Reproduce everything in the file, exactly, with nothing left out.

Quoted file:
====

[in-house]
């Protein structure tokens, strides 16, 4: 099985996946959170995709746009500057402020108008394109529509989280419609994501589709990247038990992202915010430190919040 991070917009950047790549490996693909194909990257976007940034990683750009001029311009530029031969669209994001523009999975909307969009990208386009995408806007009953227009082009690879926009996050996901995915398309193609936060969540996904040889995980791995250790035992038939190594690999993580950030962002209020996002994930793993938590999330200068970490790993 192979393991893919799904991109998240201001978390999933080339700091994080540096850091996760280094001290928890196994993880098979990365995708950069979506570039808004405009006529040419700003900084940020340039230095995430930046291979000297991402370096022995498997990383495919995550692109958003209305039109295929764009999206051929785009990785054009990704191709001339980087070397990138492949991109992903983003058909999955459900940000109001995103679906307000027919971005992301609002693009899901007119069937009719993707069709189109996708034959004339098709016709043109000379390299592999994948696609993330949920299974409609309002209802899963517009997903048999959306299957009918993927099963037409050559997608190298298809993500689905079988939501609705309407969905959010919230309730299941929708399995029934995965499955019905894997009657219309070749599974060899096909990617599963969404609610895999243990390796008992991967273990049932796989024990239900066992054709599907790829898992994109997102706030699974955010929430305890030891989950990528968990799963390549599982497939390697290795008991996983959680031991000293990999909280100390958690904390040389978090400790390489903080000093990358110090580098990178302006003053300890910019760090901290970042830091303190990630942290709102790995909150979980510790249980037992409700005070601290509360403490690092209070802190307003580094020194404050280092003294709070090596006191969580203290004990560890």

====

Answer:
[in-house]
């Protein structure tokens, strides 16, 4: 099985996946959170995709746009500057402020108008394109529509989280419609994501589709990247038990992202915010430190919040 991070917009950047790549490996693909194909990257976007940034990683750009001029311009530029031969669209994001523009999975909307969009990208386009995408806007009953227009082009690879926009996050996901995915398309193609936060969540996904040889995980791995250790035992038939190594690999993580950030962002209020996002994930793993938590999330200068970490790993 192979393991893919799904991109998240201001978390999933080339700091994080540096850091996760280094001290928890196994993880098979990365995708950069979506570039808004405009006529040419700003900084940020340039230095995430930046291979000297991402370096022995498997990383495919995550692109958003209305039109295929764009999206051929785009990785054009990704191709001339980087070397990138492949991109992903983003058909999955459900940000109001995103679906307000027919971005992301609002693009899901007119069937009719993707069709189109996708034959004339098709016709043109000379390299592999994948696609993330949920299974409609309002209802899963517009997903048999959306299957009918993927099963037409050559997608190298298809993500689905079988939501609705309407969905959010919230309730299941929708399995029934995965499955019905894997009657219309070749599974060899096909990617599963969404609610895999243990390796008992991967273990049932796989024990239900066992054709599907790829898992994109997102706030699974955010929430305890030891989950990528968990799963390549599982497939390697290795008991996983959680031991000293990999909280100390958690904390040389978090400790390489903080000093990358110090580098990178302006003053300890910019760090901290970042830091303190990630942290709102790995909150979980510790249980037992409700005070601290509360403490690092209070802190307003580094020194404050280092003294709070090596006191969580203290004990560890």